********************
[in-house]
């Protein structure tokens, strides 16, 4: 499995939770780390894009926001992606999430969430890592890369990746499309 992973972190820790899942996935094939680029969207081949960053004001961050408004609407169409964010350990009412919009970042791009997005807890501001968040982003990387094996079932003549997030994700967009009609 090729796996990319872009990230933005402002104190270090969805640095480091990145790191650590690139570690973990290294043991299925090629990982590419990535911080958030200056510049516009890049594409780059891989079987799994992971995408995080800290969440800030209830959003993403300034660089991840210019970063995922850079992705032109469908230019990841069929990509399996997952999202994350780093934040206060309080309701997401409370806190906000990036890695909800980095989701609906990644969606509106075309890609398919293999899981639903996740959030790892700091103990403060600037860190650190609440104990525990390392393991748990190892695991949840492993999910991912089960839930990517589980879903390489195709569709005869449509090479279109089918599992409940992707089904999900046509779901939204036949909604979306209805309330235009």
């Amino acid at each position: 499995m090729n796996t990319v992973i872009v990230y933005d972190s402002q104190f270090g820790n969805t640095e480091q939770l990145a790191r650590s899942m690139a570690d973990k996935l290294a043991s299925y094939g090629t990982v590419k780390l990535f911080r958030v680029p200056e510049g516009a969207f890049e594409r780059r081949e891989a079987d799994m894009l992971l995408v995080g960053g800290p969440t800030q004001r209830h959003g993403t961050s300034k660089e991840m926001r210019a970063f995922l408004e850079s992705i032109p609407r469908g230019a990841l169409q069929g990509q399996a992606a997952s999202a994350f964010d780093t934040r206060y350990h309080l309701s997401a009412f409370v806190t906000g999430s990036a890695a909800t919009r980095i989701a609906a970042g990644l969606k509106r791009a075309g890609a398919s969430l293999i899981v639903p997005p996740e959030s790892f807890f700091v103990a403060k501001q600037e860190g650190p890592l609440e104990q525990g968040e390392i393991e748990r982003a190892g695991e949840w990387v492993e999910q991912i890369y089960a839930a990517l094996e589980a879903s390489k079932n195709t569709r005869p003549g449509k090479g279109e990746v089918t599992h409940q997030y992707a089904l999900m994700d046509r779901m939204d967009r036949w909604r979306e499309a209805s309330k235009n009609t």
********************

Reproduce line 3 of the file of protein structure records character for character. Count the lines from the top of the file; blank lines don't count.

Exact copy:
């Amino acid at each position: 499995m090729n796996t990319v992973i872009v990230y933005d972190s402002q104190f270090g820790n969805t640095e480091q939770l990145a790191r650590s899942m690139a570690d973990k996935l290294a043991s299925y094939g090629t990982v590419k780390l990535f911080r958030v680029p200056e510049g516009a969207f890049e594409r780059r081949e891989a079987d799994m894009l992971l995408v995080g960053g800290p969440t800030q004001r209830h959003g993403t961050s300034k660089e991840m926001r210019a970063f995922l408004e850079s992705i032109p609407r469908g230019a990841l169409q069929g990509q399996a992606a997952s999202a994350f964010d780093t934040r206060y350990h309080l309701s997401a009412f409370v806190t906000g999430s990036a890695a909800t919009r980095i989701a609906a970042g990644l969606k509106r791009a075309g890609a398919s969430l293999i899981v639903p997005p996740e959030s790892f807890f700091v103990a403060k501001q600037e860190g650190p890592l609440e104990q525990g968040e390392i393991e748990r982003a190892g695991e949840w990387v492993e999910q991912i890369y089960a839930a990517l094996e589980a879903s390489k079932n195709t569709r005869p003549g449509k090479g279109e990746v089918t599992h409940q997030y992707a089904l999900m994700d046509r779901m939204d967009r036949w909604r979306e499309a209805s309330k235009n009609t």